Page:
These poems are grouped in the section “Memories of Our Planet.” (9) It includes a variety of geography, regions, things, and customs characteristic of the Japanese archipelago, China, France, Caracas, and California: the lights of the Ginza, Tokyo’s main avenue, “quiver in a network of constellations” while Zen monks meditate under maritime pines; the funeral splendor of autumnal pheasants in France melts into the tropical explosion of the orchids of Venezuela and pistils of fiery volcanoes; and the green light of California parks and flowering flatlands of Holland are flooded by a sky of permanent luminosity. These are the lands of America, Europe, and Asia. When this picture book is closed, the announcement of dawn comes like a knock at the door.
Dawn in general has an illustrious distinguished ancestry in Spanish and Spanish-American poetry. It is the white Lady who appears at the highest point of the castle of night. The first light of day serves the mystic poets as a symbol of religious revelation. Modernism gave it another meaning: the dawn of a new earthly glory. It’s not the snowy dawn or rosy dawn; it’s the “golden dawn” of Ruben Dario, already sonorous with sun like a trumpet call.
The concept of dawn as the end of transitory human life and beginning of the eternal life is traditional in Spanish-American writing. This interpretation considers life as a dark passage, a night of pain, and it gives death the light of limitless day. Dawn is the hour of awakening in order to take up the daily work, or, on the contrary, the hour that puts an end to a nocturnal task. Or it may simply symbolize the reward at the completion of the work.
We must also not forget the social meaning of dawn. In this case it signifies the arrival of the hour of justice or announcement of a better future. My first intention in choosing dawn as a symbol was to express indirectly the awakening of consciousness and exaltation of light, or rather of metaphysical clarity. To awaken consciousness in order to penetrate the metaphysical zone of the most intangible material world: the dew, the wing, the air, and the flower. The tree lets its green syllable fall and articulates its prophetic word. The air of blue feathers feeds itself in space. The drop of the dew is the tear of the leaf, a miniature landscape soon evaporated by “a sun that dissipates the evidence of fantasies.” And yet another vision of dawn is sketched: the identity of dawn-woman or dawn-love. The arrival of the loved woman is like the coming of dawn; it announces absolute light or rather complete happiness. I have tried to express this poetic reality in metaphor:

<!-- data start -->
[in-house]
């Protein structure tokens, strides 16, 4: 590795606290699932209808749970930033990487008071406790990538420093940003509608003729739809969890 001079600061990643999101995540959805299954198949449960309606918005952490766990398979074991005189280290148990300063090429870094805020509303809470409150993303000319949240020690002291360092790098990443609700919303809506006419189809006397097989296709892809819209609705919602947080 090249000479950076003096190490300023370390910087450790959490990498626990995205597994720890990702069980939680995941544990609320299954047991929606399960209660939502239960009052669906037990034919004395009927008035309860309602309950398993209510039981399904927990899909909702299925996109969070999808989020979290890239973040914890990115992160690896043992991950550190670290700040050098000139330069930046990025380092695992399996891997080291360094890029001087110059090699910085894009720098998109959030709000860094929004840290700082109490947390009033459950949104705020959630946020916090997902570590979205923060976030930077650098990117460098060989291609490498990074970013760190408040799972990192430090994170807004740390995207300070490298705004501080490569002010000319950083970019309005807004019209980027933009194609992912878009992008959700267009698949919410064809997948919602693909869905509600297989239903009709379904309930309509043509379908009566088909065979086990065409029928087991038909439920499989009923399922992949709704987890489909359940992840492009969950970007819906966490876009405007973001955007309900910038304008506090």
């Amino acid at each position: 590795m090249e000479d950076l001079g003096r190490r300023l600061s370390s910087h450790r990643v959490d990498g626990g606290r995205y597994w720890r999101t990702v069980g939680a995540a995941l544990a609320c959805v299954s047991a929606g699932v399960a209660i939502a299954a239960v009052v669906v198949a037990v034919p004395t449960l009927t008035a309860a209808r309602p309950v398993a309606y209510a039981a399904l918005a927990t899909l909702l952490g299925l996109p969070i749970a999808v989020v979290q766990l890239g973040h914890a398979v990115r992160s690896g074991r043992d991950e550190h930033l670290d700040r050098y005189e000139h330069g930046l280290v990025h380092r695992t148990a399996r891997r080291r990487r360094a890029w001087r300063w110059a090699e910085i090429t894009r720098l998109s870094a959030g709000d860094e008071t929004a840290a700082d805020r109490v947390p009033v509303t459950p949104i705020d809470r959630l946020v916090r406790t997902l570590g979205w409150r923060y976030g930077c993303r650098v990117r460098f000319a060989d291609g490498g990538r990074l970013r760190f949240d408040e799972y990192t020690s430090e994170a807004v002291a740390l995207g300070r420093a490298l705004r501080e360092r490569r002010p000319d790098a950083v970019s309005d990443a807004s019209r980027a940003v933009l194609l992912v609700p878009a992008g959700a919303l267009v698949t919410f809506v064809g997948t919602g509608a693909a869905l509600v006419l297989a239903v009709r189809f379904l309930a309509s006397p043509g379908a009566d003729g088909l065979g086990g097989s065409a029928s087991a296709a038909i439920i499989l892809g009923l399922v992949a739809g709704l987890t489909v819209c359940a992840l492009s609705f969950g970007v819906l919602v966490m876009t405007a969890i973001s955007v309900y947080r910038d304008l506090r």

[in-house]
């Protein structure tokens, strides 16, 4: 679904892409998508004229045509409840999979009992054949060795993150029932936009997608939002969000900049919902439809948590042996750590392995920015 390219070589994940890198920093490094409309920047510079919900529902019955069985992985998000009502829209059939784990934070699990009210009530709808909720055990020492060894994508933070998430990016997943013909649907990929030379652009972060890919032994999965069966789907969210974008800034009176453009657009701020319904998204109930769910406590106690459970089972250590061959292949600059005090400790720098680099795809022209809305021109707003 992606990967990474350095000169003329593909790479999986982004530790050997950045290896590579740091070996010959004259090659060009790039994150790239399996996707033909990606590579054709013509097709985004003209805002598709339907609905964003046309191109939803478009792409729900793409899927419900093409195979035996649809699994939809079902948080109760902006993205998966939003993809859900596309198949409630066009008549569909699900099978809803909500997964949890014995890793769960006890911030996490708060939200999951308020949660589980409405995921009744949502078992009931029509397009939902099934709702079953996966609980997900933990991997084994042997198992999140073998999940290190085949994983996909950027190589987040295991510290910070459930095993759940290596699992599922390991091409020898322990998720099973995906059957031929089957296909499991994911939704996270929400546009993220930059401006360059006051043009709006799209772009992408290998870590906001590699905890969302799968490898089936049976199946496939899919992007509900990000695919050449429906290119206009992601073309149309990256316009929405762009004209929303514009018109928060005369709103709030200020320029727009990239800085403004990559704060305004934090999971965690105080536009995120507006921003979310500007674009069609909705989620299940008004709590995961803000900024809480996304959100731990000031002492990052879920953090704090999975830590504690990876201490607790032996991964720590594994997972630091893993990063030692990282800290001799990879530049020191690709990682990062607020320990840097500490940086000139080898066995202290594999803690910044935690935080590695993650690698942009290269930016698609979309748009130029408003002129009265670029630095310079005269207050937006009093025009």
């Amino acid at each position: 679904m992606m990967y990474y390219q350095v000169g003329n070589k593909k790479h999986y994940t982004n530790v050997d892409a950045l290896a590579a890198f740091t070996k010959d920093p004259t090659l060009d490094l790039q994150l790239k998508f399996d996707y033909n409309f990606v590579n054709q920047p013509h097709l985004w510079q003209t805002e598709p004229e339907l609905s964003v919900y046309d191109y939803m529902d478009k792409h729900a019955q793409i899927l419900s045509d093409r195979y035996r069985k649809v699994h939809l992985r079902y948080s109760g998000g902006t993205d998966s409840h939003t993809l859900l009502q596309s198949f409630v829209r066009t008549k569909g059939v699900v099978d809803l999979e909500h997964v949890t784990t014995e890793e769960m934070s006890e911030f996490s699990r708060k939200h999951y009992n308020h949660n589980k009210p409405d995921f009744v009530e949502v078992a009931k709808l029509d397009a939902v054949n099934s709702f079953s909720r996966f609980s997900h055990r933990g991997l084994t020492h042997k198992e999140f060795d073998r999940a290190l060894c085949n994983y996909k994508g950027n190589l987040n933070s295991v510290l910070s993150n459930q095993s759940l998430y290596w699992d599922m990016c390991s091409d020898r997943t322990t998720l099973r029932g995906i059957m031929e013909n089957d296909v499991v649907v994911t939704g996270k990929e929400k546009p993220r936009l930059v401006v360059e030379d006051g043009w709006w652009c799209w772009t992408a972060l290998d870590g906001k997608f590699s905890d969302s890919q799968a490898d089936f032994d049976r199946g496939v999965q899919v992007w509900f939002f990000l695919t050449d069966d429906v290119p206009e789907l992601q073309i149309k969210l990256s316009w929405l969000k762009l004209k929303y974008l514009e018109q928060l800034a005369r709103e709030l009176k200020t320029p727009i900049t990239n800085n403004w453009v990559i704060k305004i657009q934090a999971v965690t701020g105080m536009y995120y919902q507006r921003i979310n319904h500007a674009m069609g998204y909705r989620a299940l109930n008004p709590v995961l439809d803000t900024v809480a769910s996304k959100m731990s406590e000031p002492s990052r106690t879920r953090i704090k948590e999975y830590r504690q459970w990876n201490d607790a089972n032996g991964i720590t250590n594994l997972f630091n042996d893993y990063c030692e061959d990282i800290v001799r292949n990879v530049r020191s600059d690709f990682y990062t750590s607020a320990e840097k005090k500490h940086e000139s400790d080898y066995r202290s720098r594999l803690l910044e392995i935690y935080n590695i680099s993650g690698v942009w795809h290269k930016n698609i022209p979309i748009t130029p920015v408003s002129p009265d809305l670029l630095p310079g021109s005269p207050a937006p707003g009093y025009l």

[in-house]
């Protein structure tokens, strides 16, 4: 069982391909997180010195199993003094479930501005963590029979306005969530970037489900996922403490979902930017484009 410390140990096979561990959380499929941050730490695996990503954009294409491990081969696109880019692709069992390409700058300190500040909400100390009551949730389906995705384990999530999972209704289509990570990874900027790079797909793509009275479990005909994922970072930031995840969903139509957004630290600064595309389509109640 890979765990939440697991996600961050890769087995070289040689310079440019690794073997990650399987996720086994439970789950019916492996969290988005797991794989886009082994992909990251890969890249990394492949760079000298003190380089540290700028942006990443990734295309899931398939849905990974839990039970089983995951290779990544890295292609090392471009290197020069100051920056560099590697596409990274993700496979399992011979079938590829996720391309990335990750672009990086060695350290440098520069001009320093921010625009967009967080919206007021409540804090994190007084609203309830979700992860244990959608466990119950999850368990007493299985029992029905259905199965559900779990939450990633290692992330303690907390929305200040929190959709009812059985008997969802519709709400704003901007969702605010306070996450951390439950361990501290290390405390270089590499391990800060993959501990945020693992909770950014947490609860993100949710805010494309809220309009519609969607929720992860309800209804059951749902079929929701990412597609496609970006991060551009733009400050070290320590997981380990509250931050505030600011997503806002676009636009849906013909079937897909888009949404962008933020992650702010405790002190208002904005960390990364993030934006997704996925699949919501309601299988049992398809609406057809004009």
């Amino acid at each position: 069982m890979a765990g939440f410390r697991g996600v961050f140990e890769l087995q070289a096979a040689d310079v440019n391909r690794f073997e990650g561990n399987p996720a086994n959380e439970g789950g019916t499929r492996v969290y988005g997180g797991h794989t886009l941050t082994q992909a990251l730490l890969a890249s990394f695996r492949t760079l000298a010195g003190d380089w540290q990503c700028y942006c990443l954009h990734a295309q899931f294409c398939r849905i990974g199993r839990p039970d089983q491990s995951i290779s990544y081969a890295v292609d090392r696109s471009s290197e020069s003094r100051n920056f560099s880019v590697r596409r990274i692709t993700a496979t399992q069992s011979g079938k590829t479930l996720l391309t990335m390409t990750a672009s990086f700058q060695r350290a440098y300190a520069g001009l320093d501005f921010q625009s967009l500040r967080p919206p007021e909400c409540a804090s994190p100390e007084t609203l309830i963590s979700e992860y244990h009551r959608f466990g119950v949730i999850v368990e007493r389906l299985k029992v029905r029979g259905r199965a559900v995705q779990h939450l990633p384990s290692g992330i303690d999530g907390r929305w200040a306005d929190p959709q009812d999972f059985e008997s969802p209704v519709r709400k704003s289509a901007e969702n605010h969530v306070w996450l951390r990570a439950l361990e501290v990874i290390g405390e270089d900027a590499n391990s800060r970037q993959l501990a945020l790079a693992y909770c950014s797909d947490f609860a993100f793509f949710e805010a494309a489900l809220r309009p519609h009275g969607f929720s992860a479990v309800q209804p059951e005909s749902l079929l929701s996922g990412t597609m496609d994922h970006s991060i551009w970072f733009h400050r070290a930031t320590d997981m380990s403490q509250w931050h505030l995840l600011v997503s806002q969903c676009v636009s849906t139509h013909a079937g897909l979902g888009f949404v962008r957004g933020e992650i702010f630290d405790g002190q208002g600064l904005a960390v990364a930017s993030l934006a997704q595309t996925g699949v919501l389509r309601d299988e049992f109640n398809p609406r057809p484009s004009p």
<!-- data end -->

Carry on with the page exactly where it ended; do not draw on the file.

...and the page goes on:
In your smile dawn rises once more
a song of purity
as of a dovecote emptying itself.
Among those pages about dawn I inserted a more explicit poem on midday, “Dios de alegria.”
God of joy,
I glimpsed you
in broad daylight.
A robe of light
enfolded the tree
without memory of the cross.
Your crystal footsteps
descended the well’s
The sky smiled;
flower and pebble
shared good company.
Everything was a divine
Each wing a journey
toward all light,
God of Joy.
The world was on fire.
The splendor is purely spiritual. There are no fantasies, no torture, no doubt. The tree does not evoke the wood of the cross. The world is no longer a valley of desolation but rather a world blazing with light, crowned by a smiling sky and refreshed by a fountain, where everything constitutes a language in which a God of happiness expresses himself. The corollary of this vision of the world is in the last poem, “El alba illama ala puerta,” in which I confess that during my life I burned like a hot coal and was “wing, root, wheat.” In these symbols are included the permanent restlessness of travel (the wing), the deep communion with my native land (the root), and the fraternal communion with all men (wheat).
Among my lyrical creations is the Libro del Destierro, (10) which I wrote in Paris under adverse conditions. The banishment was real and not metaphysical. The combined feelings of exile and age were converted into peaceful images of how the fig tree has a fruitful old age “greater than any leafy youth, carrying its load of hope” and displays its ancient sweetness. But the implacable wind of banishment brought me other images: solitude, a desert peopled by vultures, the mirage of unattainable oasis: